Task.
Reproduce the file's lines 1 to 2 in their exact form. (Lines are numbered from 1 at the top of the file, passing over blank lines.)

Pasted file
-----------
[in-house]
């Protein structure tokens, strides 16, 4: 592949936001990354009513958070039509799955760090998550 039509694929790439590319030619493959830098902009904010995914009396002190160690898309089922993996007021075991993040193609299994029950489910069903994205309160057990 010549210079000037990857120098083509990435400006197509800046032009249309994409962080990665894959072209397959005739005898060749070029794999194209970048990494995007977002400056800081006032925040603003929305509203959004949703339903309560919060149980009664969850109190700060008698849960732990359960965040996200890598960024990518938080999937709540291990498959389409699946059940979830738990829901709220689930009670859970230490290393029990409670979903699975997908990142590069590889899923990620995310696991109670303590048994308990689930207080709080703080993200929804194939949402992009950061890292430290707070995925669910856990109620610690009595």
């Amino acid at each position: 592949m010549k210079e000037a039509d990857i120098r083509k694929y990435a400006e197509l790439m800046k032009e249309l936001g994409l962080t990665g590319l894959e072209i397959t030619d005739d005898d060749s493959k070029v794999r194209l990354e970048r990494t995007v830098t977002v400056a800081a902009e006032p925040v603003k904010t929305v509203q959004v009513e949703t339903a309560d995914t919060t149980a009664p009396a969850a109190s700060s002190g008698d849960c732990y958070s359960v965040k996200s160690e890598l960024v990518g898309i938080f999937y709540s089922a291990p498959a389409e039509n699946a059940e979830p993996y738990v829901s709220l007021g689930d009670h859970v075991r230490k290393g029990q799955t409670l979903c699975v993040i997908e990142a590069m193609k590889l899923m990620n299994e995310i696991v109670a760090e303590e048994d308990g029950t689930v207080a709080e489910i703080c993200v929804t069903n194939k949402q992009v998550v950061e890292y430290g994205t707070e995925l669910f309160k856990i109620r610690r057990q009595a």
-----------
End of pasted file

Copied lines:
[in-house]
């Protein structure tokens, strides 16, 4: 592949936001990354009513958070039509799955760090998550 039509694929790439590319030619493959830098902009904010995914009396002190160690898309089922993996007021075991993040193609299994029950489910069903994205309160057990 010549210079000037990857120098083509990435400006197509800046032009249309994409962080990665894959072209397959005739005898060749070029794999194209970048990494995007977002400056800081006032925040603003929305509203959004949703339903309560919060149980009664969850109190700060008698849960732990359960965040996200890598960024990518938080999937709540291990498959389409699946059940979830738990829901709220689930009670859970230490290393029990409670979903699975997908990142590069590889899923990620995310696991109670303590048994308990689930207080709080703080993200929804194939949402992009950061890292430290707070995925669910856990109620610690009595």